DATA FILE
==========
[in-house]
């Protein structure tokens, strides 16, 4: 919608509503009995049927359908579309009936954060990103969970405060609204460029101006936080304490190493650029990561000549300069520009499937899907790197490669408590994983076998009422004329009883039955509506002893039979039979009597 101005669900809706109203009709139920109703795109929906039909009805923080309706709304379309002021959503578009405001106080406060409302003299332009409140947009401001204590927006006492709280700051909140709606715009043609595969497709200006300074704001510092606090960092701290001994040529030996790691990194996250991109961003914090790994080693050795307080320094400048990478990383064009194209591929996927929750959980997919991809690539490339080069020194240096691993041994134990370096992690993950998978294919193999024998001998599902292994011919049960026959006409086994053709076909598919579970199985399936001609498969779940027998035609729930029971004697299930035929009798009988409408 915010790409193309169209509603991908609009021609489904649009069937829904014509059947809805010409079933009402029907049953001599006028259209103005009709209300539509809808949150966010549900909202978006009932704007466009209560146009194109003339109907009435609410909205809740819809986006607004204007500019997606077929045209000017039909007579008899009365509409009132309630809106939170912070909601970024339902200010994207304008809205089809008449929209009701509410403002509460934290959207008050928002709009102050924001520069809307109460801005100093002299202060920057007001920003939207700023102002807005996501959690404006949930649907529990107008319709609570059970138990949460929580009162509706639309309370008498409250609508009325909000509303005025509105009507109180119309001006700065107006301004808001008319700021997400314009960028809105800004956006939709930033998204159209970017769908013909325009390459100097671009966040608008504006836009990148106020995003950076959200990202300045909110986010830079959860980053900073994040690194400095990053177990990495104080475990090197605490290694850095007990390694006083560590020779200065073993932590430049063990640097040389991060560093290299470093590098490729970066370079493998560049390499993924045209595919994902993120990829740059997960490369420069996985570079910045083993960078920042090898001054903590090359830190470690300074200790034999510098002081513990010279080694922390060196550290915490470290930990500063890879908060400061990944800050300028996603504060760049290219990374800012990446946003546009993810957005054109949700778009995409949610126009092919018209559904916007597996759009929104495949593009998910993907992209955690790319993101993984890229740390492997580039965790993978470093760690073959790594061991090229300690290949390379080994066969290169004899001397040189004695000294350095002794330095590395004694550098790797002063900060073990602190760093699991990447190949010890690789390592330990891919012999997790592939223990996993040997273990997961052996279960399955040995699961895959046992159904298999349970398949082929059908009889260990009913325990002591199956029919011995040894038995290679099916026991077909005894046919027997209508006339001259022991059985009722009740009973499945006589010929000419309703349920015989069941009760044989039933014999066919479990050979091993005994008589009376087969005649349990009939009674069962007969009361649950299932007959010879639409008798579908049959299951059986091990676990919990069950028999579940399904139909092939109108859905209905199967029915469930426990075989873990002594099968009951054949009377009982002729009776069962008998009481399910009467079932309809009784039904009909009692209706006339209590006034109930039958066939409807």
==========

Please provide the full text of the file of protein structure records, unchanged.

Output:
[in-house]
């Protein structure tokens, strides 16, 4: 919608509503009995049927359908579309009936954060990103969970405060609204460029101006936080304490190493650029990561000549300069520009499937899907790197490669408590994983076998009422004329009883039955509506002893039979039979009597 101005669900809706109203009709139920109703795109929906039909009805923080309706709304379309002021959503578009405001106080406060409302003299332009409140947009401001204590927006006492709280700051909140709606715009043609595969497709200006300074704001510092606090960092701290001994040529030996790691990194996250991109961003914090790994080693050795307080320094400048990478990383064009194209591929996927929750959980997919991809690539490339080069020194240096691993041994134990370096992690993950998978294919193999024998001998599902292994011919049960026959006409086994053709076909598919579970199985399936001609498969779940027998035609729930029971004697299930035929009798009988409408 915010790409193309169209509603991908609009021609489904649009069937829904014509059947809805010409079933009402029907049953001599006028259209103005009709209300539509809808949150966010549900909202978006009932704007466009209560146009194109003339109907009435609410909205809740819809986006607004204007500019997606077929045209000017039909007579008899009365509409009132309630809106939170912070909601970024339902200010994207304008809205089809008449929209009701509410403002509460934290959207008050928002709009102050924001520069809307109460801005100093002299202060920057007001920003939207700023102002807005996501959690404006949930649907529990107008319709609570059970138990949460929580009162509706639309309370008498409250609508009325909000509303005025509105009507109180119309001006700065107006301004808001008319700021997400314009960028809105800004956006939709930033998204159209970017769908013909325009390459100097671009966040608008504006836009990148106020995003950076959200990202300045909110986010830079959860980053900073994040690194400095990053177990990495104080475990090197605490290694850095007990390694006083560590020779200065073993932590430049063990640097040389991060560093290299470093590098490729970066370079493998560049390499993924045209595919994902993120990829740059997960490369420069996985570079910045083993960078920042090898001054903590090359830190470690300074200790034999510098002081513990010279080694922390060196550290915490470290930990500063890879908060400061990944800050300028996603504060760049290219990374800012990446946003546009993810957005054109949700778009995409949610126009092919018209559904916007597996759009929104495949593009998910993907992209955690790319993101993984890229740390492997580039965790993978470093760690073959790594061991090229300690290949390379080994066969290169004899001397040189004695000294350095002794330095590395004694550098790797002063900060073990602190760093699991990447190949010890690789390592330990891919012999997790592939223990996993040997273990997961052996279960399955040995699961895959046992159904298999349970398949082929059908009889260990009913325990002591199956029919011995040894038995290679099916026991077909005894046919027997209508006339001259022991059985009722009740009973499945006589010929000419309703349920015989069941009760044989039933014999066919479990050979091993005994008589009376087969005649349990009939009674069962007969009361649950299932007959010879639409008798579908049959299951059986091990676990919990069950028999579940399904139909092939109108859905209905199967029915469930426990075989873990002594099968009951054949009377009982002729009776069962008998009481399910009467079932309809009784039904009909009692209706006339209590006034109930039958066939409807």